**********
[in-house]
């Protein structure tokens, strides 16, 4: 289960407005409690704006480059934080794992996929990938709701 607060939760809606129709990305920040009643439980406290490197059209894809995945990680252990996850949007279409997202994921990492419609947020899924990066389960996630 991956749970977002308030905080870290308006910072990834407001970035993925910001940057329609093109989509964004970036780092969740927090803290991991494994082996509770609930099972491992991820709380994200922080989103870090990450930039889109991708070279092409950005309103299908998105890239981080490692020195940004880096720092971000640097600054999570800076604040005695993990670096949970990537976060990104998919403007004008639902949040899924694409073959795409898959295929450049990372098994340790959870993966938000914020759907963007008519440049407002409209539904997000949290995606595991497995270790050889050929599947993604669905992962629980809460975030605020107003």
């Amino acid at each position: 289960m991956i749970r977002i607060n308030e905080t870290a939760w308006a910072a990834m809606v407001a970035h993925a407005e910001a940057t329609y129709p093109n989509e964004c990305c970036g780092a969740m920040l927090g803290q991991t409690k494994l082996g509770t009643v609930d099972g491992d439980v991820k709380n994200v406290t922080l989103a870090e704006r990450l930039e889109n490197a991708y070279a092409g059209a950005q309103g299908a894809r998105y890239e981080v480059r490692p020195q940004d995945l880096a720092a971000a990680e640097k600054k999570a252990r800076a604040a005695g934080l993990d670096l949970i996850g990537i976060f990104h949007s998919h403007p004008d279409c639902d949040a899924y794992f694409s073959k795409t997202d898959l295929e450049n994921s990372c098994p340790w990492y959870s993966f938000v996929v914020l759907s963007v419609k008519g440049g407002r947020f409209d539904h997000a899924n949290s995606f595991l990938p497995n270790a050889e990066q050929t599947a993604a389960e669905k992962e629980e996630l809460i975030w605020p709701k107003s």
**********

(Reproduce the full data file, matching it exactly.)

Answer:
[in-house]
């Protein structure tokens, strides 16, 4: 289960407005409690704006480059934080794992996929990938709701 607060939760809606129709990305920040009643439980406290490197059209894809995945990680252990996850949007279409997202994921990492419609947020899924990066389960996630 991956749970977002308030905080870290308006910072990834407001970035993925910001940057329609093109989509964004970036780092969740927090803290991991494994082996509770609930099972491992991820709380994200922080989103870090990450930039889109991708070279092409950005309103299908998105890239981080490692020195940004880096720092971000640097600054999570800076604040005695993990670096949970990537976060990104998919403007004008639902949040899924694409073959795409898959295929450049990372098994340790959870993966938000914020759907963007008519440049407002409209539904997000949290995606595991497995270790050889050929599947993604669905992962629980809460975030605020107003």
């Amino acid at each position: 289960m991956i749970r977002i607060n308030e905080t870290a939760w308006a910072a990834m809606v407001a970035h993925a407005e910001a940057t329609y129709p093109n989509e964004c990305c970036g780092a969740m920040l927090g803290q991991t409690k494994l082996g509770t009643v609930d099972g491992d439980v991820k709380n994200v406290t922080l989103a870090e704006r990450l930039e889109n490197a991708y070279a092409g059209a950005q309103g299908a894809r998105y890239e981080v480059r490692p020195q940004d995945l880096a720092a971000a990680e640097k600054k999570a252990r800076a604040a005695g934080l993990d670096l949970i996850g990537i976060f990104h949007s998919h403007p004008d279409c639902d949040a899924y794992f694409s073959k795409t997202d898959l295929e450049n994921s990372c098994p340790w990492y959870s993966f938000v996929v914020l759907s963007v419609k008519g440049g407002r947020f409209d539904h997000a899924n949290s995606f595991l990938p497995n270790a050889e990066q050929t599947a993604a389960e669905k992962e629980e996630l809460i975030w605020p709701k107003s």